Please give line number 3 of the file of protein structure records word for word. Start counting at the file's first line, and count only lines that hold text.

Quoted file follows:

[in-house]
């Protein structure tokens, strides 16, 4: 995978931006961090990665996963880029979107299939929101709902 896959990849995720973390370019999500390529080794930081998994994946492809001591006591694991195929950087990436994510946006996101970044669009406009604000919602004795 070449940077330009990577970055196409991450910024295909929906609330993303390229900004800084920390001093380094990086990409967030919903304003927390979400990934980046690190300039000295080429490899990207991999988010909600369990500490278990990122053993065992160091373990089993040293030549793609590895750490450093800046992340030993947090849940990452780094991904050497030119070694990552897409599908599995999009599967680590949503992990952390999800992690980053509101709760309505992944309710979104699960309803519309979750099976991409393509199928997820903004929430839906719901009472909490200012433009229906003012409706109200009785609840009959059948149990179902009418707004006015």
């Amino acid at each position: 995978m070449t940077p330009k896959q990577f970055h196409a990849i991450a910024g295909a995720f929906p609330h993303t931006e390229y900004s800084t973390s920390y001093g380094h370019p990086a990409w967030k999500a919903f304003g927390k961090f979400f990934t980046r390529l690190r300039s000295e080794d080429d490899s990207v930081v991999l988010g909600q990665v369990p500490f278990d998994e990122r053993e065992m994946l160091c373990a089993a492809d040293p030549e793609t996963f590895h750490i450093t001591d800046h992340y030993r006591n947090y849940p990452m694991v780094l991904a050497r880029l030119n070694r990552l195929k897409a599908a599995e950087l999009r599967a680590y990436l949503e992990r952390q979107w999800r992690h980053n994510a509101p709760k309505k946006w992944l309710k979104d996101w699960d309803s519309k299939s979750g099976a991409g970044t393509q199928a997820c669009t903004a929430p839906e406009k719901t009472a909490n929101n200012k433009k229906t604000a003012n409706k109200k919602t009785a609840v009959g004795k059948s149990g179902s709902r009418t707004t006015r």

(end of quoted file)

């Amino acid at each position: 995978m070449t940077p330009k896959q990577f970055h196409a990849i991450a910024g295909a995720f929906p609330h993303t931006e390229y900004s800084t973390s920390y001093g380094h370019p990086a990409w967030k999500a919903f304003g927390k961090f979400f990934t980046r390529l690190r300039s000295e080794d080429d490899s990207v930081v991999l988010g909600q990665v369990p500490f278990d998994e990122r053993e065992m994946l160091c373990a089993a492809d040293p030549e793609t996963f590895h750490i450093t001591d800046h992340y030993r006591n947090y849940p990452m694991v780094l991904a050497r880029l030119n070694r990552l195929k897409a599908a599995e950087l999009r599967a680590y990436l949503e992990r952390q979107w999800r992690h980053n994510a509101p709760k309505k946006w992944l309710k979104d996101w699960d309803s519309k299939s979750g099976a991409g970044t393509q199928a997820c669009t903004a929430p839906e406009k719901t009472a909490n929101n200012k433009k229906t604000a003012n409706k109200k919602t009785a609840v009959g004795k059948s149990g179902s709902r009418t707004t006015r």